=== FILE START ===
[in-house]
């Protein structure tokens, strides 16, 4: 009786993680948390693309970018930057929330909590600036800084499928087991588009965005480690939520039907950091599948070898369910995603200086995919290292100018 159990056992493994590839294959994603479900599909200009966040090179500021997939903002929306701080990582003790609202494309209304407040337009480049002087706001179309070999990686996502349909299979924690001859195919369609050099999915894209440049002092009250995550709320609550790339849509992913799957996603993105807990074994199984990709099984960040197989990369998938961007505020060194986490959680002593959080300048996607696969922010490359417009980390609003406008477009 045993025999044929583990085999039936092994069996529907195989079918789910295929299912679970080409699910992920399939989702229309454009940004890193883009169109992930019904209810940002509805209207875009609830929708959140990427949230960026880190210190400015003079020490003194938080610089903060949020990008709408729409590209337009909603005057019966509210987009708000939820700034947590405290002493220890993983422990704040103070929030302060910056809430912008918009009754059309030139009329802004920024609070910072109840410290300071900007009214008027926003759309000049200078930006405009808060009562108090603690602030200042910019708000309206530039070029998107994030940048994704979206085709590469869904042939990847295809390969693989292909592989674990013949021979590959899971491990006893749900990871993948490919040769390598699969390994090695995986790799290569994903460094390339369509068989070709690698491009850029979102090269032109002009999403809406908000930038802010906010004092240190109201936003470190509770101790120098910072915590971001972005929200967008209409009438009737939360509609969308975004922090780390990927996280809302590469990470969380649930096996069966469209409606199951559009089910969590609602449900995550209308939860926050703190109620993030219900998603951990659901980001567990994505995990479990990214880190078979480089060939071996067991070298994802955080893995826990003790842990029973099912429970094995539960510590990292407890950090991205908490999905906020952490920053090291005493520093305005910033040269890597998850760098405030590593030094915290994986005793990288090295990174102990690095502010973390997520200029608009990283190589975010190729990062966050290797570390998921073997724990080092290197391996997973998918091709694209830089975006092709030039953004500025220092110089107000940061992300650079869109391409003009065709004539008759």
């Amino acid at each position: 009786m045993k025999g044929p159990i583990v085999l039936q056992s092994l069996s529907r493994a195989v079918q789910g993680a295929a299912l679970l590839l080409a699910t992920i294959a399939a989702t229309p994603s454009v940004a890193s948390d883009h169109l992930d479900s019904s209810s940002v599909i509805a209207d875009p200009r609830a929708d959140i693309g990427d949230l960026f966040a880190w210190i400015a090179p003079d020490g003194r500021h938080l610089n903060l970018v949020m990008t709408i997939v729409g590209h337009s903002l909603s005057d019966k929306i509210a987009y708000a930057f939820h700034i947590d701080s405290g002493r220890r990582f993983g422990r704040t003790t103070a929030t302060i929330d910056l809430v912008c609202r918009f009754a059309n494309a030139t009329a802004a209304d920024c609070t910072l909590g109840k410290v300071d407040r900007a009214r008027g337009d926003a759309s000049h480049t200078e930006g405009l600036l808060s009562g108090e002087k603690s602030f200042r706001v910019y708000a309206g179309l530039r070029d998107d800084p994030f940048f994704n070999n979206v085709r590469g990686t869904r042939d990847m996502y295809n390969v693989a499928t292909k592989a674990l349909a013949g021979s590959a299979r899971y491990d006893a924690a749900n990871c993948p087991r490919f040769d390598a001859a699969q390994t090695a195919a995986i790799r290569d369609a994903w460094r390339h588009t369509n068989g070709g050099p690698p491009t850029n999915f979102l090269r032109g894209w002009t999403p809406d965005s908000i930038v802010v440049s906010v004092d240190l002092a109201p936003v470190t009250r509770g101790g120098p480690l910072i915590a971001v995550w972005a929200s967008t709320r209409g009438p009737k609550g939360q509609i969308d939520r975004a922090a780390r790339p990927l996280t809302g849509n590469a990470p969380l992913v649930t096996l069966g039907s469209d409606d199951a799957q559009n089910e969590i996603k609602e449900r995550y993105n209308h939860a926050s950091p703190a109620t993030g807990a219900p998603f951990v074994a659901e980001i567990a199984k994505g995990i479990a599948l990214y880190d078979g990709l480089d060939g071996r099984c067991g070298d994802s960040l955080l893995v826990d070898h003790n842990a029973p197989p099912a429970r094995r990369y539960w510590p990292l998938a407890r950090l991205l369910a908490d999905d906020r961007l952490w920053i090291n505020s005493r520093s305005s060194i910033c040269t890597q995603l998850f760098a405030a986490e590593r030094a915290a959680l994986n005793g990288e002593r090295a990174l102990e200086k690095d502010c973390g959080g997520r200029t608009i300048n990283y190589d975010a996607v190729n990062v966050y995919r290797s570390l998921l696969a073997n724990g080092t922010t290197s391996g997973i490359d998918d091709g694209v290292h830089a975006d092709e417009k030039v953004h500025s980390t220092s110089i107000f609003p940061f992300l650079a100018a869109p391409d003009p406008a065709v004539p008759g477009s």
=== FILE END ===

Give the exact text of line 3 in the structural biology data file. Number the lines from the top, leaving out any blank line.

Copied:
């Amino acid at each position: 009786m045993k025999g044929p159990i583990v085999l039936q056992s092994l069996s529907r493994a195989v079918q789910g993680a295929a299912l679970l590839l080409a699910t992920i294959a399939a989702t229309p994603s454009v940004a890193s948390d883009h169109l992930d479900s019904s209810s940002v599909i509805a209207d875009p200009r609830a929708d959140i693309g990427d949230l960026f966040a880190w210190i400015a090179p003079d020490g003194r500021h938080l610089n903060l970018v949020m990008t709408i997939v729409g590209h337009s903002l909603s005057d019966k929306i509210a987009y708000a930057f939820h700034i947590d701080s405290g002493r220890r990582f993983g422990r704040t003790t103070a929030t302060i929330d910056l809430v912008c609202r918009f009754a059309n494309a030139t009329a802004a209304d920024c609070t910072l909590g109840k410290v300071d407040r900007a009214r008027g337009d926003a759309s000049h480049t200078e930006g405009l600036l808060s009562g108090e002087k603690s602030f200042r706001v910019y708000a309206g179309l530039r070029d998107d800084p994030f940048f994704n070999n979206v085709r590469g990686t869904r042939d990847m996502y295809n390969v693989a499928t292909k592989a674990l349909a013949g021979s590959a299979r899971y491990d006893a924690a749900n990871c993948p087991r490919f040769d390598a001859a699969q390994t090695a195919a995986i790799r290569d369609a994903w460094r390339h588009t369509n068989g070709g050099p690698p491009t850029n999915f979102l090269r032109g894209w002009t999403p809406d965005s908000i930038v802010v440049s906010v004092d240190l002092a109201p936003v470190t009250r509770g101790g120098p480690l910072i915590a971001v995550w972005a929200s967008t709320r209409g009438p009737k609550g939360q509609i969308d939520r975004a922090a780390r790339p990927l996280t809302g849509n590469a990470p969380l992913v649930t096996l069966g039907s469209d409606d199951a799957q559009n089910e969590i996603k609602e449900r995550y993105n209308h939860a926050s950091p703190a109620t993030g807990a219900p998603f951990v074994a659901e980001i567990a199984k994505g995990i479990a599948l990214y880190d078979g990709l480089d060939g071996r099984c067991g070298d994802s960040l955080l893995v826990d070898h003790n842990a029973p197989p099912a429970r094995r990369y539960w510590p990292l998938a407890r950090l991205l369910a908490d999905d906020r961007l952490w920053i090291n505020s005493r520093s305005s060194i910033c040269t890597q995603l998850f760098a405030a986490e590593r030094a915290a959680l994986n005793g990288e002593r090295a990174l102990e200086k690095d502010c973390g959080g997520r200029t608009i300048n990283y190589d975010a996607v190729n990062v966050y995919r290797s570390l998921l696969a073997n724990g080092t922010t290197s391996g997973i490359d998918d091709g694209v290292h830089a975006d092709e417009k030039v953004h500025s980390t220092s110089i107000f609003p940061f992300l650079a100018a869109p391409d003009p406008a065709v004539p008759g477009s």